Vol. 77, No. 2Cover stories

"Some common sense and some humanity"

Project to transform mental health care for youth

The ACCESS program works to complement the work the RCMP in New Brunswick already does with youth. Credit: RCMP

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Nearly 75 per cent of Canadians experiencing mental health issues are under the age of 25 — yet only 30 per cent of them ever seek treatment.

Mental health awareness has come a long way in recent years, but the people who need access to intervention and treatment most, for whatever reason, are still largely not getting help.

That's where ACCESS, a five-year research project involving clinicians, youth, families, community service providers and the RCMP, comes in.

Building an approach

Two years ago, the Graham Boeckh Foundation and the Canadian Institute for Health Research launched a national competition to find the best idea for transforming youth mental health services. ACCESS was chosen as the winner.

Dr. Ashok Malla, a professor with McGill University and the Douglas Institute for Mental Health, is the lead applicant for the project.

Of 55 groups that submitted proposals, 17 were invited to Montreal, Que., to discuss their ideas. Malla attended, and that's where he met Insp. Rick Shaw, from the RCMP in New Brunswick.

Shaw helped develop and ran the province's youth intervention diversion model, which redirects youth aged 12 to 17 into community programs and services and away from the criminal justice system.

"If you look at that model, what we were actually doing was using evidence-based screening tools to help those kids," says Shaw. "We were screening them for risk factors related to their criminal activity, and some of the underlying causes were mental health issues."

Shaw had been seeking opportunities to increase access to services for young people experiencing mental health issues, which led to an important partnership with the New Brunswick Office of the Child and Youth Advocate.

"We knew from our experience that by working with police, in an integrated approach with educators, social and health services, we could connect more youth with care and not courts," says Christian Whalen, from the Office of the Child and Youth Advocate.

And so Shaw and Whelan teamed up with Malla and several other proposals to form ACCESS.

Increasing access to care

ACCESS has four goals. It strives to increase the number of identified youth with mental health problems and provide them with quick and easy access to care within 72 hours. It also aims to provide continued access to services beyond the usual cut-off of 18 years old and ensure youth connect with the right kind of specialist or primary care service for their individual needs.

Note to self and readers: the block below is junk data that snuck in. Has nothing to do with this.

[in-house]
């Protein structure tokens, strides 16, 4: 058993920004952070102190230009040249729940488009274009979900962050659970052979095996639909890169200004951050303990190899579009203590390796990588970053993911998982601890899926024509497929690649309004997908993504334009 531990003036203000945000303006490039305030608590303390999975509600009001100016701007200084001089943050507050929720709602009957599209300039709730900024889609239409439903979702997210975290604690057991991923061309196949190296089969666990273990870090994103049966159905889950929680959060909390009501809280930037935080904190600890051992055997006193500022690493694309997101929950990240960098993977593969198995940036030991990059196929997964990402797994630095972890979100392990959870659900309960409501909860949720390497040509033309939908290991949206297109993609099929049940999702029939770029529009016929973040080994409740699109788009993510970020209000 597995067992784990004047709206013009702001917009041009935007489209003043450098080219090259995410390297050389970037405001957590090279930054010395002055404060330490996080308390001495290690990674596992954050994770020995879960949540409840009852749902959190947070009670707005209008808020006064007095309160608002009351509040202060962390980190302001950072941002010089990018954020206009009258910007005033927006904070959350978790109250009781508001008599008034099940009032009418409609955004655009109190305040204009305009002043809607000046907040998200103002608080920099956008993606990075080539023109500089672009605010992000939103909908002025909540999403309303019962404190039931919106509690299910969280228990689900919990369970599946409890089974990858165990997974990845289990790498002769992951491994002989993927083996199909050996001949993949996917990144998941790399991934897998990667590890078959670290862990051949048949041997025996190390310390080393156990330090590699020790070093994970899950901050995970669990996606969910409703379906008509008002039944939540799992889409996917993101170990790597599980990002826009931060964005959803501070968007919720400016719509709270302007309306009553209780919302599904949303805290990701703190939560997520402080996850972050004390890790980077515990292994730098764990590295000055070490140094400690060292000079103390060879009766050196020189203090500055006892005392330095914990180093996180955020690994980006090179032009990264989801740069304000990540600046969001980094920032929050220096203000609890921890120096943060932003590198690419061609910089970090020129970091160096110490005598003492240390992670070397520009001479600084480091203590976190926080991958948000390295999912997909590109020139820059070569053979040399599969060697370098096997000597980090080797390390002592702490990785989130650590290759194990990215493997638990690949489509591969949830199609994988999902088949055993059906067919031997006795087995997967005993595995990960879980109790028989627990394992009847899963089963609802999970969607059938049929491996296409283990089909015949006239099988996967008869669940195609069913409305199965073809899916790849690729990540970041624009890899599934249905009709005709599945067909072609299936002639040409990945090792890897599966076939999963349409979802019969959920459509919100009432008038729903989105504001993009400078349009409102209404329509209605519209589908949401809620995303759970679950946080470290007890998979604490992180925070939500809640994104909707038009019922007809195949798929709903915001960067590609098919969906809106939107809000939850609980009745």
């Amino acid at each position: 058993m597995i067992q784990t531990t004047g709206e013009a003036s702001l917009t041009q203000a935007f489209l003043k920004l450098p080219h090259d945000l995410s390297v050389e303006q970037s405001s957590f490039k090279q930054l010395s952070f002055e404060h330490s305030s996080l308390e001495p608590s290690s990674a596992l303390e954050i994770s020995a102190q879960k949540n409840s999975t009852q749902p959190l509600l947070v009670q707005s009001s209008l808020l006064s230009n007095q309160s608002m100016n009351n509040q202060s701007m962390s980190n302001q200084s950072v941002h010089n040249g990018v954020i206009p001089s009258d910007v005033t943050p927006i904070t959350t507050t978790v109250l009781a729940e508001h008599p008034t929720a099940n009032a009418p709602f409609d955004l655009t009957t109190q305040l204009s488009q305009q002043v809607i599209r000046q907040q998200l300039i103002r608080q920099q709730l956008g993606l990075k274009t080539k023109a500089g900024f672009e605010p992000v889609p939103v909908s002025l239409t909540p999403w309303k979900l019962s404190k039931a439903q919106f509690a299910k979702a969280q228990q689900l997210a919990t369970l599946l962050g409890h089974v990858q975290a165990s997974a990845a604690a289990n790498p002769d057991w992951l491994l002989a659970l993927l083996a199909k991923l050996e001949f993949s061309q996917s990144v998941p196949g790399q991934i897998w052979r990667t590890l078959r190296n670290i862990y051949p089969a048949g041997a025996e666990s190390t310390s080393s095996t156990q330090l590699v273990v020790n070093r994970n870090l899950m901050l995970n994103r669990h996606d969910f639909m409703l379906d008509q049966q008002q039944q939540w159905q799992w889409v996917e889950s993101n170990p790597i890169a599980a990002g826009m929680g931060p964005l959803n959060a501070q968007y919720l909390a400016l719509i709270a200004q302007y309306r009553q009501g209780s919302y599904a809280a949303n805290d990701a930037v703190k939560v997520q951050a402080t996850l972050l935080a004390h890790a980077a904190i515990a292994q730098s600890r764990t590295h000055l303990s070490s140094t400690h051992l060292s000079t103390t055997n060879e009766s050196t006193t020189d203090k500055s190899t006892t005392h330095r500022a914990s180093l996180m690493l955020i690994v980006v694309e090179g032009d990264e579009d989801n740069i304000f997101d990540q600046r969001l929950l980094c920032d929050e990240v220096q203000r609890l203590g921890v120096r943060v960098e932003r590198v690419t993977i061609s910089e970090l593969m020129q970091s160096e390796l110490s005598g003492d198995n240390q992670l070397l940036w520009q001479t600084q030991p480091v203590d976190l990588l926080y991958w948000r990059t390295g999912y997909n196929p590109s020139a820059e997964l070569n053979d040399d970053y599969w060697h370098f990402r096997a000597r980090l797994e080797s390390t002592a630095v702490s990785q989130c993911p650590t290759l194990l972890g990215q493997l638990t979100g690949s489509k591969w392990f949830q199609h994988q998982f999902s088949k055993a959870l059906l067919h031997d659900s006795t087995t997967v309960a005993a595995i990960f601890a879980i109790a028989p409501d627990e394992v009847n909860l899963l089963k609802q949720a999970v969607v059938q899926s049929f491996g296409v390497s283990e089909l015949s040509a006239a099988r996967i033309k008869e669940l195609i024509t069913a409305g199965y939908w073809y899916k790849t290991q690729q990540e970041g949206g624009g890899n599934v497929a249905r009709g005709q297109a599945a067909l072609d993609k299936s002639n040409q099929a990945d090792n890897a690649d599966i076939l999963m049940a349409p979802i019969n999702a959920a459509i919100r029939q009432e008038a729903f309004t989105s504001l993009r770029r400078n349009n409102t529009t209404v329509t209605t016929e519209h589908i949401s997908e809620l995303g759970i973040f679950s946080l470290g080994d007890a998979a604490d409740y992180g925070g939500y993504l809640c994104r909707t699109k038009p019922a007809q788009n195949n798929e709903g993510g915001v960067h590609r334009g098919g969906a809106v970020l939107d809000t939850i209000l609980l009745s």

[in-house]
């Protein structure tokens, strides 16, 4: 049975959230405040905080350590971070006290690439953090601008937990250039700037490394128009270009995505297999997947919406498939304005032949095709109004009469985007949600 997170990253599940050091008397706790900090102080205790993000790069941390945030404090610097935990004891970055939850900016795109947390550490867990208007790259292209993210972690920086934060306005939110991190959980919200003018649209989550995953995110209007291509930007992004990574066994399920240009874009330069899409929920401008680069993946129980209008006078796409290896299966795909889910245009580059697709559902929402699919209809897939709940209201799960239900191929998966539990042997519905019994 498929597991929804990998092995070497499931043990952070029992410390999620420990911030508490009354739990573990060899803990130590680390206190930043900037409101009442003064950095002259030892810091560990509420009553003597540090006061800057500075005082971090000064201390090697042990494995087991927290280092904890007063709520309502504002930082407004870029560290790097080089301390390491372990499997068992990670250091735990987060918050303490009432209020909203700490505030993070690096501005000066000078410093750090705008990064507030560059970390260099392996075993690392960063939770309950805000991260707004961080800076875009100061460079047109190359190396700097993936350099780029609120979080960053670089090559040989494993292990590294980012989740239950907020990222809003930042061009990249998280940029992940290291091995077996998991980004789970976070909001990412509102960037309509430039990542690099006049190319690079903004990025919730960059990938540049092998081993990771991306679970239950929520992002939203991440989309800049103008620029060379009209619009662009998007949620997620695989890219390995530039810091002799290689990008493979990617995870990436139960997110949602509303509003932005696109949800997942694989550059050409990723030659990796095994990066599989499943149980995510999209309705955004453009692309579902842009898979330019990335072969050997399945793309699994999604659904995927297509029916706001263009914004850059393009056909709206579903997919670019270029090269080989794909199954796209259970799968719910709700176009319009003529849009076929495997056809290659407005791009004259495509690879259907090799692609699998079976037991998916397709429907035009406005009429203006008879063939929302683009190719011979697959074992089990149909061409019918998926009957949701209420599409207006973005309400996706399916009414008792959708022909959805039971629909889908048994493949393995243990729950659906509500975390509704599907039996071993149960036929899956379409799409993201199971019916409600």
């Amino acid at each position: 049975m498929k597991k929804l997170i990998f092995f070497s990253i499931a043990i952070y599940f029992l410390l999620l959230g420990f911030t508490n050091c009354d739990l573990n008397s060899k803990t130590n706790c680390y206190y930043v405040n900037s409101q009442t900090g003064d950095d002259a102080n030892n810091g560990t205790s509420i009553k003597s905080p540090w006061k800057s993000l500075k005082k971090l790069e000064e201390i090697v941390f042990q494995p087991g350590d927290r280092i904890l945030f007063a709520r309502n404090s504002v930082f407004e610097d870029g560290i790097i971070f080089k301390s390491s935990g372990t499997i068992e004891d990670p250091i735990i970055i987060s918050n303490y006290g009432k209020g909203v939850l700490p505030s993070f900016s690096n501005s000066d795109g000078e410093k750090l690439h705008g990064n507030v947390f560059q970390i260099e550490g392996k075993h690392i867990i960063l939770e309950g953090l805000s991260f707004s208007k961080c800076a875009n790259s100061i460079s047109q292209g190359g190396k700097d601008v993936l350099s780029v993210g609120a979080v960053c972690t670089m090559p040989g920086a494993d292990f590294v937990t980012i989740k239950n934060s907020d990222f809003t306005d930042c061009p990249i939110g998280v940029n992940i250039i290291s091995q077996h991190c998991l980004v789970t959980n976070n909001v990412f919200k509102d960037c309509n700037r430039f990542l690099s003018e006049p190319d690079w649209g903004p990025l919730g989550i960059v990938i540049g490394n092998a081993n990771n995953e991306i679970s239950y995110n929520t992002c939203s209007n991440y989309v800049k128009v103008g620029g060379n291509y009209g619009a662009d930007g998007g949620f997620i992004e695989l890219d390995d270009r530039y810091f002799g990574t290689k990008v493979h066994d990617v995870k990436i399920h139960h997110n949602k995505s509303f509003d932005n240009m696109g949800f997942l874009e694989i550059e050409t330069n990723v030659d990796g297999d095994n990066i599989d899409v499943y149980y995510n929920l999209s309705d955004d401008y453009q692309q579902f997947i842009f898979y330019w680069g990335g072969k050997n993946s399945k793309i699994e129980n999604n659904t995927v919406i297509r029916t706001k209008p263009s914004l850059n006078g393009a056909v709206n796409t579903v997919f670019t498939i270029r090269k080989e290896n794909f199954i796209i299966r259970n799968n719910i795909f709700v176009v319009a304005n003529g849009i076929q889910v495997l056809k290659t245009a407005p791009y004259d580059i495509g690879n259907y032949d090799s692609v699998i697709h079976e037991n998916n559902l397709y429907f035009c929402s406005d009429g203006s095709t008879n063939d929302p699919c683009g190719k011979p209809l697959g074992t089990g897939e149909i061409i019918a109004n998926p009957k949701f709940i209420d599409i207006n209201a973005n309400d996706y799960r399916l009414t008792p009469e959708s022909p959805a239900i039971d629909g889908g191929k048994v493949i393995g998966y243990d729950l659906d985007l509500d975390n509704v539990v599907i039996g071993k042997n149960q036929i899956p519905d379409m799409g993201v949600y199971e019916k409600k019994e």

"It's kind of bringing some common sense and some humanity into the way we provide care," says Malla. "We're basically saying, 'Come through any door and you're welcome, we'll make sure any door is good for you.' "

Shaw says an important aspect of ensuring the project's success has been working with all the stakeholders, from partner agencies to youth and their parents. In New Brunswick, ACCESS is planning to open nine clinics that will be safe spaces for youth to seek quick and easy treatment when they need it.

And by making it a safe environment for youth, they hope to address that reluctance many young people have when it comes to seeking help.

"Making these safe spaces available also builds awareness around this issue," says Shaw. "Once that awareness is built, I think we'll start seeing police officers doing more referrals, family members doing referrals, friends helping get people in the door. We're talking about a cultural change."

Malla adds that the impact of intervening early and treating mental health issues as soon as symptoms arise can actually prevent the early stages of many mental illnesses from becoming more serious.

And not treating youth early has both direct and indirect impacts on society. After accidents, suicide is the second-leading cause of death in young people. Malla says each suicide of a 22- or 23-year-old is a loss to society as a whole.

"I think all of us got together because we feel it's important and we like to have a bigger vision," says Malla. "It's not a dream, it's really a vision. And if we don't try, we're not going to be able to change anything."

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